Overuse/repetitive body movements occur in jobs, chores, video gaming, texting, and other forms of physical work. This means doing something over and over, with the hands and other muscles and bones of the body. Repeating bodily motions are common for individuals in their daily lives. However, doing these movements regularly and for too long can lead to muscle, ligament, tendon pain, and injuries. Performing the same motion over and over generates significant stress/pressure with a highly increased risk of injury/s.
The shoulders, elbows, knees, or wrists could present with stiffness and pain, even though there is no recall injuring any of these areas. These injuries are very common but are treatable with rest, physical activity modification, and chiropractic injury treatment. Once diagnosed a chiropractor/physical therapy team can begin developing a customized overuse/repetitive injury treatment plan.
Identification of overuse/repetitive motion injuries
Overuse/repetitive motion injuries are also known as repetitive stress injuries. They are caused by gradual progressive damage to the:
Individuals that perform the same movement many times a day, every day. Much like a machine with various moving parts that over time wear down and need to be replaced. With the human body, these moving muscles/tendons/ligaments are pulled and stretched to such an extent that small tears form in the tissue. These tears can worsen over time. If the activity movements continue with no treatment, the tears can happen faster than the body can repair them, causing inflammation and pain. The symptoms of overuse/repetitive motion injuries usually include:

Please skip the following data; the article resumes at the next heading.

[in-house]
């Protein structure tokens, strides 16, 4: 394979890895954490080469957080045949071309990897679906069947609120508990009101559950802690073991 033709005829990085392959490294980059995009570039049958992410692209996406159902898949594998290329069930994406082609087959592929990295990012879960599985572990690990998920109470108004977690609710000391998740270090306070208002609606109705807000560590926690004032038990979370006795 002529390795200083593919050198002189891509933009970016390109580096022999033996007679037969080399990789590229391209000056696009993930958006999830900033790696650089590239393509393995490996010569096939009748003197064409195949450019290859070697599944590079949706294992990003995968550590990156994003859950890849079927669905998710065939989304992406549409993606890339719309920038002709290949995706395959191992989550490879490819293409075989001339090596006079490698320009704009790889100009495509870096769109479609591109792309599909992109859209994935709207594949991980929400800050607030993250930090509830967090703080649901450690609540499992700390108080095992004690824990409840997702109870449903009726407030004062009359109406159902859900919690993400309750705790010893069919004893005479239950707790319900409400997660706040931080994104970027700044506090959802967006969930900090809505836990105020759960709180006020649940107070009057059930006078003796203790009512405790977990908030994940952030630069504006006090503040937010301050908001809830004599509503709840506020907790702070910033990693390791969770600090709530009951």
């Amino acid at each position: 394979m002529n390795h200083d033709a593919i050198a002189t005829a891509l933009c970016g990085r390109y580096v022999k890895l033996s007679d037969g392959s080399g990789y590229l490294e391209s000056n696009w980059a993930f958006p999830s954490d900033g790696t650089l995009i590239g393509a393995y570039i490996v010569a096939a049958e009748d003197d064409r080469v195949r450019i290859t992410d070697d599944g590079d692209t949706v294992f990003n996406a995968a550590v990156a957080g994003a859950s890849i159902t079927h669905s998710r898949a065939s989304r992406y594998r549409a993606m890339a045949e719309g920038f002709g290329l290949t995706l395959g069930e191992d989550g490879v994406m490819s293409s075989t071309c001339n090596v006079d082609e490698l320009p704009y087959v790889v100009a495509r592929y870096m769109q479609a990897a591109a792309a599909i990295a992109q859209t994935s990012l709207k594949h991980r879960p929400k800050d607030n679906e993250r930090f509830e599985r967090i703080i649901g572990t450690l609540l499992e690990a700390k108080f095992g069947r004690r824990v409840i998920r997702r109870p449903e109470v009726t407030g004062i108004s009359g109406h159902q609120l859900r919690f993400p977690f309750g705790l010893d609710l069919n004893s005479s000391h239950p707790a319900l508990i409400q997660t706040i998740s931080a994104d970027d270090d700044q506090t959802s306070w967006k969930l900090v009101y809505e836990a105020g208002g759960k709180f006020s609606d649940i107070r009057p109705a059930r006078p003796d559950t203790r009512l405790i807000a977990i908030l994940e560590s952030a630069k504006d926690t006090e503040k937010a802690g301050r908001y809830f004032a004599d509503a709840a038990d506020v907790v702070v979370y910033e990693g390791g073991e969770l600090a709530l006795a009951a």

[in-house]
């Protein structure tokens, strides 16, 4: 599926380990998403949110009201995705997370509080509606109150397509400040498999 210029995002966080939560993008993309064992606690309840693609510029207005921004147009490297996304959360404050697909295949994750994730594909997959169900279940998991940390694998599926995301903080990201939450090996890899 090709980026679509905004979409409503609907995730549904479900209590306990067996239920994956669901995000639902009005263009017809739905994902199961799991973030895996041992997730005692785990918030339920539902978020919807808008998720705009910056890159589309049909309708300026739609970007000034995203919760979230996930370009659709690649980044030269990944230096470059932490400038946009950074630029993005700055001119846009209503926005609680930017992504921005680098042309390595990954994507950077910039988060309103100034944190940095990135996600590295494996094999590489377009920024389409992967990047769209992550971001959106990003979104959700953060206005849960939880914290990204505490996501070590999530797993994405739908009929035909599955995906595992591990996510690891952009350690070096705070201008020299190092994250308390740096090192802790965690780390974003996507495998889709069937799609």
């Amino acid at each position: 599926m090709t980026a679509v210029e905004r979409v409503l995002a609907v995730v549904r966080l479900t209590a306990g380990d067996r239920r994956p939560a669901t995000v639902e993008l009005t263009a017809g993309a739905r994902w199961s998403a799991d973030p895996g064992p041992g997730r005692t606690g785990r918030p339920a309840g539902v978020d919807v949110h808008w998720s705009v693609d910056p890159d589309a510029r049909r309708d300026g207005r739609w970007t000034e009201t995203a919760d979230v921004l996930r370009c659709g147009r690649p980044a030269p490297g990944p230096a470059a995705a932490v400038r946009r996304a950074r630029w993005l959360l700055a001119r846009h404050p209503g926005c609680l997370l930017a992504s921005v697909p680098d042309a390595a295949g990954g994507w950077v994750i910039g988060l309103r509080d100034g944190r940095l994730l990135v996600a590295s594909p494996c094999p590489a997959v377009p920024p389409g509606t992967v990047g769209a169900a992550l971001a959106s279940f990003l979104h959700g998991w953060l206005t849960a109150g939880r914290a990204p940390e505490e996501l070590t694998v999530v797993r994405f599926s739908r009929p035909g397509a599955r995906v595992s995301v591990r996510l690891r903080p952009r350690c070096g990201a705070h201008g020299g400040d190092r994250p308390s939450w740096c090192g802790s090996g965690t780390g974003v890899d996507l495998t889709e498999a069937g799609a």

- Reduced range of motion
- Redness in the affected body area
Pain may only present when performing the repetitive motion, but over time pain can begin to present when doing other tasks and begin to linger nonstop.
Causes of overuse injury
An overuse/repetitive injury can be any type of muscle or joint injury/s. Examples include tendonitis or a stress fracture caused by repetitive trauma. Overuse/repetitive injury/s usually happen from:
- Performance errors when an individual takes on too much physical activity too soon, causing overstrain on the muscles, tendons, etc, as they are not used to the activity.
- Exercising too long can strain the body
- Rushing through a task, chore, job
- Technique errors can take a toll on the body. Using poor form during work, exercise, playtime can overload muscles, tendons, ligaments, and bones.
These injuries can be temporary or become permanent conditions that depend on the severity of the injury and the damage done. Reach out to a professional as soon as possible to ensure the proper treatment path. Activity modification will be necessary, specifically when beginning treatment, as the injury needs time to recover from all the stretching, pulling, and tearing. Depending on the injury’s severity, there may be a need to stop the motion/activity entirely until the muscles, tendons, ligaments are recovered to a treatable degree and can be retrained. Part of the treatment will include:
- Diet adjustments to reduce inflammation
Chiropractic offers multiple benefits, including pain relief and improved mobility. A chiropractor will determine the appropriate techniques based on the individual’s injury and severity.
- Tissue massages will loosen the tight muscles and relieve cramping.
- Specific stretches will be incorporated to work on the range of motion and prevent stiffness.
- Physical therapy will increase muscle strength and stability.
- Spinal adjustments will be utilized for starting up the body’s natural healing ability and proper blood circulation
If dealing with an overuse/repetitive motion injury, contact a chiropractor. Our team targets the problem at the source promoting optimal healing and pain relief.
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Yang, Guang et al. “Tendon and ligament regeneration and repair: clinical relevance and developmental paradigm.” Birth defects research. Part C, Embryo today : reviews vol. 99,3 (2013): 203-222. doi:10.1002/bdrc.21041
Bohm, J. “Occupational repetitive motion injury: clinical overview and chiropractic implication.” Journal of manipulative and physiological therapeutics vol. 13,5 (1990): 267-72.